• For couples who go to assisted reproduction clinics and are going to undergo an in vitro fertilization process, both for treatment with their own gametes, and with donated gametes.

    After the study, the results of the genetic parents must be compared to determine the suitability or “genetic compatibility”.

    For gamete donation treatment, a donor negative for genes with mutations present in the recipient will be assigned.

    For couples with their own gametes, if there are matches in mutations in the same gene, they will be informed of the reproductive options to avoid transmission of the disease:

    • Preimplantational genetic test in embryos obtained through in vitro fertilization.
    • Change of gamete(s) in either parent.

    Genetic testing at the preimplantation stage of the embryo

    PGT or Preimplantation genetic testing. The study performed on embryos generated through in vitro fertilization techniques, which reveals whether they are affected by any chromosomal or genetic alteration before transfer to the mother’s uterus. This prevents the transfer of embryos that may cause serious diseases or that might not result in a healthy or full-term pregnancy.

    Depending on the study objective, the  types of PGT are:

    This study reveals if there is the correct number of chromosomes in the embryo’s cells. These structures contain all the genetic information (DNA). Each cell must contain 23 pairs of chromosomes, otherwise the embryo could result in implantation failure, miscarriage or even a chromosomal disease such as Down syndrome, which is due to trisomy, i.e. an extra copy of chromosome 21.

    PGT-A or of chromosomal alterations is indicated for:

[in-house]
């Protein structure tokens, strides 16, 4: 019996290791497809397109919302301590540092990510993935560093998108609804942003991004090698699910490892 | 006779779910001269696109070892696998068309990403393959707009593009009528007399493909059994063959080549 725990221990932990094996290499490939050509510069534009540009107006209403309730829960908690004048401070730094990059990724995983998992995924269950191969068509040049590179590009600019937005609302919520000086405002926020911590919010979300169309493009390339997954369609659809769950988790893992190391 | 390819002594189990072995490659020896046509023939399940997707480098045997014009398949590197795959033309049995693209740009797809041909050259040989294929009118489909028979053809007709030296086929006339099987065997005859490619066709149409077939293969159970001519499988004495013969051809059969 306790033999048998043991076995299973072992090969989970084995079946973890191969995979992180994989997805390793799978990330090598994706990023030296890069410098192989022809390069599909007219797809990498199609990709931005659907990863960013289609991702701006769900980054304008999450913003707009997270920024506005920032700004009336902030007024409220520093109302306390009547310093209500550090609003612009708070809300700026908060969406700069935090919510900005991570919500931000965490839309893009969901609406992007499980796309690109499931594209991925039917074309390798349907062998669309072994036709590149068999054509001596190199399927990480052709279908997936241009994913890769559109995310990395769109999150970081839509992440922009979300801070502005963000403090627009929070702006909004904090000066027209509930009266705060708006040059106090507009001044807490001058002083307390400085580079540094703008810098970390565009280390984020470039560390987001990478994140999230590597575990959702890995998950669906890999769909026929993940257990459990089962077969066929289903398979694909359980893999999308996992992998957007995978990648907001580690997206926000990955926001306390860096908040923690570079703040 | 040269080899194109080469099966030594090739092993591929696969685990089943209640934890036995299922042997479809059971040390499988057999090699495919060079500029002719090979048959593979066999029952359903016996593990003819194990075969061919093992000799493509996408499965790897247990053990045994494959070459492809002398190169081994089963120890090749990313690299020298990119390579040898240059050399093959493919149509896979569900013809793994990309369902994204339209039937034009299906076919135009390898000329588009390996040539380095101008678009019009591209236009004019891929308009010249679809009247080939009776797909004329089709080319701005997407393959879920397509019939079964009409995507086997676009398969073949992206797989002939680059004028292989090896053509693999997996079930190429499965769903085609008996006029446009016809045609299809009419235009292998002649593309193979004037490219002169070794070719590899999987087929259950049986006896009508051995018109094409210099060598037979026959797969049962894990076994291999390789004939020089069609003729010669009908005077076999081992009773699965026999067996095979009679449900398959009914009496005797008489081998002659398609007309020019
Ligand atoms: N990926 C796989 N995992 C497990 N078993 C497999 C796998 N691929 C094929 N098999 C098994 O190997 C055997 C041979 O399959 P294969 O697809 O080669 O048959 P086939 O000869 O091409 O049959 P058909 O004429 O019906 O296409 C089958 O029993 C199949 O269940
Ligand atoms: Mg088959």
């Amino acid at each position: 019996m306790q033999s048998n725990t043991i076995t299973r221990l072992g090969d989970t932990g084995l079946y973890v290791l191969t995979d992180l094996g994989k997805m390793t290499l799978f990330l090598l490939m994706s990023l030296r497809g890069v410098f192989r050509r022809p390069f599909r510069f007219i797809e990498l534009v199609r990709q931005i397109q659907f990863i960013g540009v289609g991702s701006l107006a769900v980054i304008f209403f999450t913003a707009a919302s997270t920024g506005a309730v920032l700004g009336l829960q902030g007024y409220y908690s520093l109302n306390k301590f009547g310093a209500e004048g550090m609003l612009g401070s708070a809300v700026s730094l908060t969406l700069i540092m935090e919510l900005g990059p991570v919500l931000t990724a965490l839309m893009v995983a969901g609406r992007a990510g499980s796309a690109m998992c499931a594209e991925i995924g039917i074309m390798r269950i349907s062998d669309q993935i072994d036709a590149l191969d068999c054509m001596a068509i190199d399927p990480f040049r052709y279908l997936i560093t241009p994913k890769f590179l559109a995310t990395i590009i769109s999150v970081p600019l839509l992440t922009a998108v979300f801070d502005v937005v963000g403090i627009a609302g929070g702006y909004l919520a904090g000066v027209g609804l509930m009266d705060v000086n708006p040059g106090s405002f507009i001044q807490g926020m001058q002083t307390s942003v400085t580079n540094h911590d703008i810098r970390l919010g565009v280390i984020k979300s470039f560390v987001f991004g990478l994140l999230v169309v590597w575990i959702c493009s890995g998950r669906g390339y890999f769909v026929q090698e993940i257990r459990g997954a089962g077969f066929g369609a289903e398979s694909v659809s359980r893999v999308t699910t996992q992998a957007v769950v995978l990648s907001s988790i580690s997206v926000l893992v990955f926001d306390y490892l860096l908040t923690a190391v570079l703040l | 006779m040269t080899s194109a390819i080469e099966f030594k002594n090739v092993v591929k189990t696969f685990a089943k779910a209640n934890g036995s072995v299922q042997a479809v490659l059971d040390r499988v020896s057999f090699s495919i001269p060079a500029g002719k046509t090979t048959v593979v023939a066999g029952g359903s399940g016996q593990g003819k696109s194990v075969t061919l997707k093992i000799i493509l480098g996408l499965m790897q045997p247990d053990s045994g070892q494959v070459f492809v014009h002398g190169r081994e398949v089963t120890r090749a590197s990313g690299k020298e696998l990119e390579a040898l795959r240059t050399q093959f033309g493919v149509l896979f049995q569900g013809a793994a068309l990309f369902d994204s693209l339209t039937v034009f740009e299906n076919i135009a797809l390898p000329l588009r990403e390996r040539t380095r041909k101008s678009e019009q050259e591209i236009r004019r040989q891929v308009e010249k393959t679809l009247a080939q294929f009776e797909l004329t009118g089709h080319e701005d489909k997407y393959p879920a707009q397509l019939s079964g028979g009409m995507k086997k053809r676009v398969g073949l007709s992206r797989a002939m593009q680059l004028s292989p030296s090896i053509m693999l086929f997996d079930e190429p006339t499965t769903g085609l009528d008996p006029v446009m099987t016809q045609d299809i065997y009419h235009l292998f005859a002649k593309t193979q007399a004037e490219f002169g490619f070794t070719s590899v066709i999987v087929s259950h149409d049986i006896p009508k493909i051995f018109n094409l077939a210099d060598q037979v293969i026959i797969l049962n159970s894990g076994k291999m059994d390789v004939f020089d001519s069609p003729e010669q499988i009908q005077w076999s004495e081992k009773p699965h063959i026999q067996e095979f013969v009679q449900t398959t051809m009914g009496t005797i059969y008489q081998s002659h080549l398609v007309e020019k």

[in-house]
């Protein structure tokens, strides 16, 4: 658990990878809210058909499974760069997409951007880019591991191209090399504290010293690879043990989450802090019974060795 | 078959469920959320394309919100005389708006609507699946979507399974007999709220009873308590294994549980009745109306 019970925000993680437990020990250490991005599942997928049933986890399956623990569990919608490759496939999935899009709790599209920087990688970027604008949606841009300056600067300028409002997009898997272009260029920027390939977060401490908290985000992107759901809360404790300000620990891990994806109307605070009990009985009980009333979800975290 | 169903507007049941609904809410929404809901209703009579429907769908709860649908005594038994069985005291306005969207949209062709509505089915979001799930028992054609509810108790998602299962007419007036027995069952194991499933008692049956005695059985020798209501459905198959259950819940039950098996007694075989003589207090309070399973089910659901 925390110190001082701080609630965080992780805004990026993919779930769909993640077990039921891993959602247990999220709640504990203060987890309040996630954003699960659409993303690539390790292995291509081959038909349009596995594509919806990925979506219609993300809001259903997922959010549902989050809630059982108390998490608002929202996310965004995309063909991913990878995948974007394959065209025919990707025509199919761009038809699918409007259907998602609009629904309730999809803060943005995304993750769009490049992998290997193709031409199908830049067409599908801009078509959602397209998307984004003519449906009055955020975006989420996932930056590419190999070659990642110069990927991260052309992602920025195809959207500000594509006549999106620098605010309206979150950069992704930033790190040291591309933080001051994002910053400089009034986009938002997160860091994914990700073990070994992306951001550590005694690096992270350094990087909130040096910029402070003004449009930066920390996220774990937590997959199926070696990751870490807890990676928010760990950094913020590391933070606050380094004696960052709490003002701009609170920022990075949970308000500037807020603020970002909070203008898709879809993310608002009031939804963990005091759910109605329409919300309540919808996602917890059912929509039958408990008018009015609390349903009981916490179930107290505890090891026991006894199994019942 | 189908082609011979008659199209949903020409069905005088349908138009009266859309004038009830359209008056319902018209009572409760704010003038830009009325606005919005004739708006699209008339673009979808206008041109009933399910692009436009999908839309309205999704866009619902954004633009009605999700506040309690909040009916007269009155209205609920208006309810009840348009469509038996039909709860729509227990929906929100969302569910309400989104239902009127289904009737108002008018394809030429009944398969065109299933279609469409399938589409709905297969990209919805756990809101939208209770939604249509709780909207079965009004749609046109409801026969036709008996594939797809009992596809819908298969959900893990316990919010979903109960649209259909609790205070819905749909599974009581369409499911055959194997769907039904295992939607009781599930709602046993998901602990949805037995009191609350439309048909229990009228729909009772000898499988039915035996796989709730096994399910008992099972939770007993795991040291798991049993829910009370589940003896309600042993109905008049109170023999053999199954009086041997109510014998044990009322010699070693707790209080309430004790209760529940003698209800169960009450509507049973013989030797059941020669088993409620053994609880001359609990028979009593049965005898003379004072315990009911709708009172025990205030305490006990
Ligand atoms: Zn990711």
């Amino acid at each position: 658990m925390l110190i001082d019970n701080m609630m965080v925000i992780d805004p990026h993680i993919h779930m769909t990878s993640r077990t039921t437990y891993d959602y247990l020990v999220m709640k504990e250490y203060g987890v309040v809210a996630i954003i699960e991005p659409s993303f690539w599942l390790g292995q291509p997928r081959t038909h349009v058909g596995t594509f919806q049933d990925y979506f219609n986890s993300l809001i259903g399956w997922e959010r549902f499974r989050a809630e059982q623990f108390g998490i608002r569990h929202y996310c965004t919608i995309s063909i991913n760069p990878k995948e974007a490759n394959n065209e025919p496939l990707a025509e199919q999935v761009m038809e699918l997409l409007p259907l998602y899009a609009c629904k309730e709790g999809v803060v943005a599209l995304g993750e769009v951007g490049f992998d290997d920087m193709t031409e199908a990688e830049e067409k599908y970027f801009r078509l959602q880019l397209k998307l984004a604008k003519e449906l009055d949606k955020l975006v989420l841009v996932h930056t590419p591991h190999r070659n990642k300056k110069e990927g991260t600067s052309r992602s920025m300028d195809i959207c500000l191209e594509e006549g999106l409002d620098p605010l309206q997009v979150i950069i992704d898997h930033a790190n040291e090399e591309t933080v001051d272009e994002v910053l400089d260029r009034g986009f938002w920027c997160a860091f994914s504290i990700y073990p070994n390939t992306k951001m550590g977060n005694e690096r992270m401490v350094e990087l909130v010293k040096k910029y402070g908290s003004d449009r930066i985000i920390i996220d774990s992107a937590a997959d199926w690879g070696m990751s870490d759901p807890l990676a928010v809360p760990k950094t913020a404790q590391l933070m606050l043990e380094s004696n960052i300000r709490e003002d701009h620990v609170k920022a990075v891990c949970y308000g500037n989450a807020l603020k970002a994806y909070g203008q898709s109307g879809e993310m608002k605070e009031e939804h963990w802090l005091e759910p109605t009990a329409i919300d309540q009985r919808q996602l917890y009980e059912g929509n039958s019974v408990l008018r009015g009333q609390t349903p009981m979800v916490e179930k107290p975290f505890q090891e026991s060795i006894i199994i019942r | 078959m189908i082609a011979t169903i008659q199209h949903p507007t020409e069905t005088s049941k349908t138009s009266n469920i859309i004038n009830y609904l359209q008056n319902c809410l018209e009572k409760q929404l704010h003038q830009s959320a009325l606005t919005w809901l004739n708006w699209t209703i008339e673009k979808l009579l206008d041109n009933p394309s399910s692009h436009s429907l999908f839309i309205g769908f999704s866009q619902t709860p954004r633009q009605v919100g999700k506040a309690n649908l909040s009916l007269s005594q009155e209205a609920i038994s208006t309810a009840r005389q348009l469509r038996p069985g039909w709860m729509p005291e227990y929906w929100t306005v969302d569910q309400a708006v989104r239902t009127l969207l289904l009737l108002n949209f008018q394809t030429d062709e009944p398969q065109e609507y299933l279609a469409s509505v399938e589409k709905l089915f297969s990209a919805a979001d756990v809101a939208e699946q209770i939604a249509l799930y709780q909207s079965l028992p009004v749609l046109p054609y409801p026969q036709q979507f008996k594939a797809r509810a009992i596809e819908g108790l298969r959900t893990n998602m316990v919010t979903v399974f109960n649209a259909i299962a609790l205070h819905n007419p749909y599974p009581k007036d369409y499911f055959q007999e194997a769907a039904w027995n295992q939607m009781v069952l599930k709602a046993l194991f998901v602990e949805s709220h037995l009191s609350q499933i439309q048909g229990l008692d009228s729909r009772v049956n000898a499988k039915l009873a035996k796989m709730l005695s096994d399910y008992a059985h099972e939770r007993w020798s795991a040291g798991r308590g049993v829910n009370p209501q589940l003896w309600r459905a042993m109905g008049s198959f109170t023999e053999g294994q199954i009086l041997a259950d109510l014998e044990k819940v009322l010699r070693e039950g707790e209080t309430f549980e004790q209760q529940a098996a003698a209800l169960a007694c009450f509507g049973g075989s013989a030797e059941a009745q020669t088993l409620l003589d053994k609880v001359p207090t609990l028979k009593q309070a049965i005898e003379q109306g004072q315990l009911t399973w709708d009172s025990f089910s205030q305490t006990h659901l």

• Old maternal age. There is an exponential increase in abnormal embryos related to maternal age.
    • Repeated abortions. About 50% of miscarriages are due to chromosomal alterations.
    • Prior elective abortions due to chromosomal alterations.
    • Repeated implantation failures
    • Altered sperm FISH analysis
    • When one member of the couple has an altered karyotype structure. While it might not affect the parent, it can affect their children. In the latter case, the study is considered a subtype of PGT-A and is called PGT-SR or Structural Reorganization PGT.

    This study reveals whether the embryos are affected by a severe familial disease caused by variations (mutations) in a specific gene. Our DNA is made up of thousands of genes, each comprising a code that translates into a specific bodily function. If this code varies (is mutated), it can lead to disease.

    PGT-M is indicated:

    • In patients with a hereditary disease, in a partner or family member.
    • In patients with a matching compatibility test for the same disease in both members of the couple, to avoid transmitting it to their children.

    To perform this type of test on embryos, an Informativity Study must first be conducted. This study prior to PGT-M consists of genetic testing of the couple and their relatives to obtain further information about the disease and validate the diagnostic possibilities for future embryos.

    As its name indicates, a study that combines the two previous technologies.